Merely Descriptive Marks

Descriptive words may be statements about the quality of the products (e.g. FRESH DONUTS), their location or geographic origin (e.g. SYDNEY LAWYERS), or just generic terms used for those products (e.g. CLOCK for timekeeping devices). In cases where your trade mark does nothing more than describe your products, it can be very difficult to register. 

As with suggestive names, consider whether your competitors are likely to want to (innocently) use those words to describe their own goods or services. If they are, in most cases you would need to provide substantial evidence of use (or intended use),  demonstrating that when people think of those words, they think of your business and your business alone. The more likely people are to want to use those words, the more evidence will be required. Even then, IP Australia may limit your protection to the region in which you have a reputation.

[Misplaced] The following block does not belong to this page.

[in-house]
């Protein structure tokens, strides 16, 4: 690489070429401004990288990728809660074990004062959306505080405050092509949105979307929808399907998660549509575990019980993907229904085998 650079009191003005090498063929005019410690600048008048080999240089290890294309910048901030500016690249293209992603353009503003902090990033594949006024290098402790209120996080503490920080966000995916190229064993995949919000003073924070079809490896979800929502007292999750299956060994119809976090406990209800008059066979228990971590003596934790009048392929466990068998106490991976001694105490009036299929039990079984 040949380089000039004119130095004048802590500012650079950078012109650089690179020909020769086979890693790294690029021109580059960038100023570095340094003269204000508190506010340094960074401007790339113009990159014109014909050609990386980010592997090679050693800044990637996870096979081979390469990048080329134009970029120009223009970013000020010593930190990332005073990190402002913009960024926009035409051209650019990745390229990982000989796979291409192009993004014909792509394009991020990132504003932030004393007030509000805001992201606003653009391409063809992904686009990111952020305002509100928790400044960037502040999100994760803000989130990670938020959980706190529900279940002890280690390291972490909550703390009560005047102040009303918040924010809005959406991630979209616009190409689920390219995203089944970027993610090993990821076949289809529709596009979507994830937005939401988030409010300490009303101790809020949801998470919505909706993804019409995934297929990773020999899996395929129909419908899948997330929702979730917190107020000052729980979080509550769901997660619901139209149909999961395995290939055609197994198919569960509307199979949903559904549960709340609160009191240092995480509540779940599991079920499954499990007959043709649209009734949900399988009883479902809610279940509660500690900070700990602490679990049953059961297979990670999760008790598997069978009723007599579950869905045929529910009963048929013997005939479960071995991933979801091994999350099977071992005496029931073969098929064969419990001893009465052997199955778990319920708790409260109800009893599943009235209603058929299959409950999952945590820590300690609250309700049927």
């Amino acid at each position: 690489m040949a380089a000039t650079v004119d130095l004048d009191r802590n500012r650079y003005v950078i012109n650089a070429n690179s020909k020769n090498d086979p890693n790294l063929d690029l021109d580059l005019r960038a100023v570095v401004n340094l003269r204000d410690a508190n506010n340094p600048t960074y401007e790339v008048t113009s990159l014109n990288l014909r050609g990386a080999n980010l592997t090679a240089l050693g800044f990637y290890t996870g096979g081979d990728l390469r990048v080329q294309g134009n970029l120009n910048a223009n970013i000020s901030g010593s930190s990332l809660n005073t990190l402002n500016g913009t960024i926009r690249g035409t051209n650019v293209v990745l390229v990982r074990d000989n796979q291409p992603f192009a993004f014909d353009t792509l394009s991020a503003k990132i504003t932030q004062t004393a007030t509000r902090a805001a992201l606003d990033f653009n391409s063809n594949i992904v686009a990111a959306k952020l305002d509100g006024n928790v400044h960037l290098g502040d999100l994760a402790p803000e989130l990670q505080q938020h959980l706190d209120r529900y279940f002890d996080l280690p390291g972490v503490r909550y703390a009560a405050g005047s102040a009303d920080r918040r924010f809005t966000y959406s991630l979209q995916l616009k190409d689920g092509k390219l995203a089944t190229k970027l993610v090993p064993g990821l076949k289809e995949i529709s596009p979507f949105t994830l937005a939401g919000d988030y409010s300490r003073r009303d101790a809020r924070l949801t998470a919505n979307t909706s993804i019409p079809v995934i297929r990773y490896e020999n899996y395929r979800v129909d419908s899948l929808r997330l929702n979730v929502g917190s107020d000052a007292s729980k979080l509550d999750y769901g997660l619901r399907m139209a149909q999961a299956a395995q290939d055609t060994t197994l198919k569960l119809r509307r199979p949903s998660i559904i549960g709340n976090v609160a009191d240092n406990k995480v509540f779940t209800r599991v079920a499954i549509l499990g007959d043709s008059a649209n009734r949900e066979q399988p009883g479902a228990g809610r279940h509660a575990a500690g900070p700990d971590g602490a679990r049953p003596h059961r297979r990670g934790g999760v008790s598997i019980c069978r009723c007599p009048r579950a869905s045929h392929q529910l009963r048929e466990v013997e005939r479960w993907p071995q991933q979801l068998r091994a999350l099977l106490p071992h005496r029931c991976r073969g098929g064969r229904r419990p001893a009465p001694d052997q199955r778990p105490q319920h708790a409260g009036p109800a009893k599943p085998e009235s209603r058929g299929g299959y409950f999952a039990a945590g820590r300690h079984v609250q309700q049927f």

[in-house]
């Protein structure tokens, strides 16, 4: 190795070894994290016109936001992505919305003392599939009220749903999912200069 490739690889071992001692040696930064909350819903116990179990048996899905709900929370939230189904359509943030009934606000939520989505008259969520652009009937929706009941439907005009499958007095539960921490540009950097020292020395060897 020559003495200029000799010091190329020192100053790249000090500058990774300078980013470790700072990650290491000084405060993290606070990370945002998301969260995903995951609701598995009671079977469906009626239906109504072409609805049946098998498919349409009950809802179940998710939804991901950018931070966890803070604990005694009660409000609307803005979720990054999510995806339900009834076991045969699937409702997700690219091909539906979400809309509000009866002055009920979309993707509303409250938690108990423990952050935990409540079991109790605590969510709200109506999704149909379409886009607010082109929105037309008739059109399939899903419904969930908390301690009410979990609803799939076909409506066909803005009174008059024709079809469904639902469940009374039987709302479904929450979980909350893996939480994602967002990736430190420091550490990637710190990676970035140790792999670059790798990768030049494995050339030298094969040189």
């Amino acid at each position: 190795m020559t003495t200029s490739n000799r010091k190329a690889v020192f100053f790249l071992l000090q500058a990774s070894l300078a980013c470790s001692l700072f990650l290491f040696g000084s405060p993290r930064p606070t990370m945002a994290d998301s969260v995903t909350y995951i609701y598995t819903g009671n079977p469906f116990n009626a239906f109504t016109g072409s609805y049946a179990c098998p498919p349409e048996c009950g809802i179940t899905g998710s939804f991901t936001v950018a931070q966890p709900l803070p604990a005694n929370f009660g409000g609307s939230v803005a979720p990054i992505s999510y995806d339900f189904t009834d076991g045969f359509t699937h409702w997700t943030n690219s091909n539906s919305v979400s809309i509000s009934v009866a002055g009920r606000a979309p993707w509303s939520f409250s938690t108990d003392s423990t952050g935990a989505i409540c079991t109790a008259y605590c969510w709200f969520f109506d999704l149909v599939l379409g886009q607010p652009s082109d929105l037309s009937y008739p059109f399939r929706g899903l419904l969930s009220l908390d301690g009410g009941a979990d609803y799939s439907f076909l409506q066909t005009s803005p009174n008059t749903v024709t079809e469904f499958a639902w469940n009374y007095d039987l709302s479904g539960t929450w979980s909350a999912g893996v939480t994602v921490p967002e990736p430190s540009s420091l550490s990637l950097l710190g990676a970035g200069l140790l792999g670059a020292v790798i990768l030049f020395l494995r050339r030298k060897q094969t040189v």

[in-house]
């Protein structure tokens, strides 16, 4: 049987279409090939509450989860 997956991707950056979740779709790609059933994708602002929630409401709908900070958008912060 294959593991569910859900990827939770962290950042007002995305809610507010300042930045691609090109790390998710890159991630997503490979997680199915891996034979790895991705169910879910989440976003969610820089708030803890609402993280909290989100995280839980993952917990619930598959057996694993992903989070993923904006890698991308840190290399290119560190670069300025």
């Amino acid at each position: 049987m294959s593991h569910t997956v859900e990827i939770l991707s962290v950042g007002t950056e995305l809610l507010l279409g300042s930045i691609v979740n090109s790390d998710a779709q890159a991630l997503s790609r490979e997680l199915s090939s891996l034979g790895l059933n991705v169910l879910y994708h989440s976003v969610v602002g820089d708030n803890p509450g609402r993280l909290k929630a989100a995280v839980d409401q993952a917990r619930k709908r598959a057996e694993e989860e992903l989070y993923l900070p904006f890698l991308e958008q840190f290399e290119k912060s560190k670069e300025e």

Similar Marks

It is also important to consider the brand names of competitors within your field of goods or services. You should ensure that the business name you choose is not similar to those in the marketplace. This can help you avoid potential trade mark opposition or other disputes down the track, as brand similarity can easily confuse consumers. This applies not only to the name of your business but any other ‘sign’ that you can protect, such as a logo or slogan.

Key Takeaways